Five Reverse Mortgage Mortgage Scams to Watch Out For

By all accounts, reverse home mortgage growth is about to explode. Baby boomers are nearing retirement, and for most, home equity makes up the bulk of their savings. Reverse mortgages will be the tools that many of these retirees will use to take advantage of these savings for retirement living expenses. The number of new HUD Home Equity Conversion Mortgages (HECMs) has already increased by more than one percent in the first nine months of 2006 from the same period a year ago.

But along with the growth of reverse home mortgages comes increased opportunities for fraud and scams. Reverse mortgages are different from traditional mortgages in ways that make them attractive vehicles for scammers:

  • reverse mortgages are products specifically designed and aimed at the elderly, the population group most vulnerable to fraud;
  • Scammers know that reverse mortgages give older homeowners relatively easy access to a considerable amount of cash; and,
  • Reverse mortgages are more difficult to understand than traditional mortgages, making it easier for the scammer to confuse and take advantage of victims.

In this article, we look at some of the tactics scammers use and the precautions reverse mortgage borrowers can take to protect themselves.

Scam Tactic One: Minimizing Pre-Loan Counseling

An educated borrower is a scammer’s worst enemy, but it is up to the borrower to educate themselves and take advantage of counseling and other opportunities to learn about reverse mortgages.

All three major reverse mortgage programs (HUD’s HECM, Fannie Mae’s Home Keeper, and Financial Freedom) require that potential borrowers receive advice from a specially trained independent reverse mortgage counselor before obtaining a loan.

In a recent fraud case in the Detroit area, a crooked lender was able to keep the borrower in the dark about the amount she could borrow. She thought her loan would be $61,000 when she was actually borrowing $103,000. Guess who pocketed the $42,000 difference? A thorough counseling session would have given the owner an accurate idea of ​​the actual amount to which he was entitled. Unfortunately for the victim, the prosecutor in the case says this never happened:

“Financial Freedom required a counseling meeting explaining the reverse mortgage process before the loan could be processed. Mr. James reportedly informed Ms. Schultz that she could waive the counseling meeting just by asking a few questions over the phone.”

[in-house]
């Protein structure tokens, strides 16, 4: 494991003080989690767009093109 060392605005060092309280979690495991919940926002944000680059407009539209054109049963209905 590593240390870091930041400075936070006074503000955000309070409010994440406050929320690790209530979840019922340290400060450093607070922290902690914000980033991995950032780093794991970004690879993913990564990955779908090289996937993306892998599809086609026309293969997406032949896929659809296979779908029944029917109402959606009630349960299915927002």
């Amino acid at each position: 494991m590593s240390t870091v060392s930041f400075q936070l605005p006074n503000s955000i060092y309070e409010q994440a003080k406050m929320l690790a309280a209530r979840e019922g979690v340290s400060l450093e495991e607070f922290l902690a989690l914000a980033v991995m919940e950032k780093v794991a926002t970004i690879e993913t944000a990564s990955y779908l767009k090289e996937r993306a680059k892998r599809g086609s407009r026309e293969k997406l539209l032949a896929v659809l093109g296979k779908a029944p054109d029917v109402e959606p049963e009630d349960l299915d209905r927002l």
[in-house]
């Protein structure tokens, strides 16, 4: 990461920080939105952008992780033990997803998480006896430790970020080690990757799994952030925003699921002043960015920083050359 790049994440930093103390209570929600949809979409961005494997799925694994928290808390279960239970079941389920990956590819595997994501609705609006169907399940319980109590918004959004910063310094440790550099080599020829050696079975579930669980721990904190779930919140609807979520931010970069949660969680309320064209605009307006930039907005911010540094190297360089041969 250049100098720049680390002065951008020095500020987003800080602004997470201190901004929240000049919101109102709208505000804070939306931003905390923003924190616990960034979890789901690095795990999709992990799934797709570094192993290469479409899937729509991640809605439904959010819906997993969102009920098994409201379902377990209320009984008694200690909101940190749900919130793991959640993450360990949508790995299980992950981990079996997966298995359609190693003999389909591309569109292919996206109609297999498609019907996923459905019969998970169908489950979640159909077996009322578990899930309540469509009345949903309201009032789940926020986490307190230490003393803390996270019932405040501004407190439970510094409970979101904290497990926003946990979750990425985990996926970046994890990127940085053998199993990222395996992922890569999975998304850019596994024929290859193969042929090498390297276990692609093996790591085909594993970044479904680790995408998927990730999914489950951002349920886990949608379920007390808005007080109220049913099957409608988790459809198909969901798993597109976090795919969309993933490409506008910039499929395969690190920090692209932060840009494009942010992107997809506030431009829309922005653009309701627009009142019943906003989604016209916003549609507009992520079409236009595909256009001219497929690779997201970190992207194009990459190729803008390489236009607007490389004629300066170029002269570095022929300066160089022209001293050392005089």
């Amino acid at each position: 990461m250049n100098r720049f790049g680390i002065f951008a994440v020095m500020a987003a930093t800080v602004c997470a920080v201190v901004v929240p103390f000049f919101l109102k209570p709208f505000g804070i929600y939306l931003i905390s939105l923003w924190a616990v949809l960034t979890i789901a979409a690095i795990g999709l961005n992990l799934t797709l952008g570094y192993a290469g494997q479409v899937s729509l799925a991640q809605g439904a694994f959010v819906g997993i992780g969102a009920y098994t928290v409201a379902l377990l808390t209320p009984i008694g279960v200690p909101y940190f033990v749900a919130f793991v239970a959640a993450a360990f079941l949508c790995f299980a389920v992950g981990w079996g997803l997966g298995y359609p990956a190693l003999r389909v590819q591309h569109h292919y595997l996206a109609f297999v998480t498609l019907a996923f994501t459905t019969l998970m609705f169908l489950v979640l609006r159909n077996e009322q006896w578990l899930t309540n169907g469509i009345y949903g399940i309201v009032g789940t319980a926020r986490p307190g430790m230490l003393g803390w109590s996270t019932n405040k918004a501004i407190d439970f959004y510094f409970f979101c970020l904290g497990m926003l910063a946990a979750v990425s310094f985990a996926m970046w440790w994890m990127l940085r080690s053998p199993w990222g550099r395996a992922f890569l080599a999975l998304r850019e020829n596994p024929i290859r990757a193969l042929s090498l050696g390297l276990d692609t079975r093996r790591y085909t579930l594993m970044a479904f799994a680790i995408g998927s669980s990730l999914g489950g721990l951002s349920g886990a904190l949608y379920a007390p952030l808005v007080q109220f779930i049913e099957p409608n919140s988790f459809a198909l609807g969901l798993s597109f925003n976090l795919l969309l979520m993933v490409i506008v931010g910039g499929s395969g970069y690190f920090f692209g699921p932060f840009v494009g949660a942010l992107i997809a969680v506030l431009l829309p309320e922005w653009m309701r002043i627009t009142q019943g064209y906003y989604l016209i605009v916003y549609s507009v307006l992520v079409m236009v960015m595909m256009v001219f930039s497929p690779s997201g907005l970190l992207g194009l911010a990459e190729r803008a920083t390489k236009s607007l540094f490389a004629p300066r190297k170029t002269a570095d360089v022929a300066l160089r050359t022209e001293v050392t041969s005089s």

Caution: Although counseling over the phone is allowed, it is always best to meet face to face with the counselor. If you find someone you’re working with through the process suggesting that counseling can be done quickly over the phone or downplaying the importance of pre-loan counseling, be very suspicious.

Scam Tactic Two: Forgery

Counterfeiting is a key part of many scams. In the Detroit case cited above, the lender asked the title company to prepare two checks in the owner’s name: one for $61,000 that the owner received, and another for $42,000 that the corrupt lender endorsed with a forged signature and deposited into his own account.

In a California case, two con artists, one working as a financial advisor and the other as a handyman, convinced an elderly homeowner to take out a reverse mortgage to pay for home repairs. The financial adviser opened an account for the loan proceeds and falsified the victim’s name to gain access to the funds.

Another California case reported in the Santa Cruz Sentinel shows how dangerous it can be to sign “unfinished” documents:

Lady. Sally Scott is 66 years old. Although she receives Social Security and pension checks, she still can’t make ends meet. She saw an ad for a “reverse” mortgage, a loan that allows people 62 and older to receive cash by borrowing against their home and requires no repayment as long as they live there. Looking for a little financial cushion, she talked to a mortgage broker about a $10,000 reverse mortgage.

When you received the loan papers, you noted that the loan amount was $200,000. The broker promised that she would change the figure, but insisted that she sign the paperwork first. Trusting the broker, Mrs. Scott signed.

A week later, he received a check for $200,000. He immediately notified the broker, who apologized for the mistake and instructed him to refund his money. As it turned out, the account that Mrs. Scott returned the money to the broker. He disappeared, leaving her with a delinquent mortgage and no way to repay the loan.

Caution: Never sign documents with blank spaces to fill in or corrections to make later. Carefully protect access to your checking and other accounts. Review and reconcile checking account and loan statements regularly. If you find something wrong, contact your financial institution immediately.